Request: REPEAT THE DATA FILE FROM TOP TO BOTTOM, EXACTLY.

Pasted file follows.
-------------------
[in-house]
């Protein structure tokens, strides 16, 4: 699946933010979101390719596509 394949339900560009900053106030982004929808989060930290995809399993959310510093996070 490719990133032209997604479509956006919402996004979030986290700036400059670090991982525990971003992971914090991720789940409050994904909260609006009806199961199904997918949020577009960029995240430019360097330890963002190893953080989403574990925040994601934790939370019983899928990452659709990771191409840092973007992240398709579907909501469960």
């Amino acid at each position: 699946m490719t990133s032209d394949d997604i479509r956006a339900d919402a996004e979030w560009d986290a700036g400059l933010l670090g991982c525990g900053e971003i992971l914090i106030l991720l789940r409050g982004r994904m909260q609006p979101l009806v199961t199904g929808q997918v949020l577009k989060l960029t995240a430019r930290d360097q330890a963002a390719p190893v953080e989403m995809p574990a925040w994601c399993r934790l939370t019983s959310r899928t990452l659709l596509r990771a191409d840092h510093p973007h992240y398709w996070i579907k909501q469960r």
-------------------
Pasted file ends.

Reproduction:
[in-house]
């Protein structure tokens, strides 16, 4: 699946933010979101390719596509 394949339900560009900053106030982004929808989060930290995809399993959310510093996070 490719990133032209997604479509956006919402996004979030986290700036400059670090991982525990971003992971914090991720789940409050994904909260609006009806199961199904997918949020577009960029995240430019360097330890963002190893953080989403574990925040994601934790939370019983899928990452659709990771191409840092973007992240398709579907909501469960």
């Amino acid at each position: 699946m490719t990133s032209d394949d997604i479509r956006a339900d919402a996004e979030w560009d986290a700036g400059l933010l670090g991982c525990g900053e971003i992971l914090i106030l991720l789940r409050g982004r994904m909260q609006p979101l009806v199961t199904g929808q997918v949020l577009k989060l960029t995240a430019r930290d360097q330890a963002a390719p190893v953080e989403m995809p574990a925040w994601c399993r934790l939370t019983s959310r899928t990452l659709l596509r990771a191409d840092h510093p973007h992240y398709w996070i579907k909501q469960r």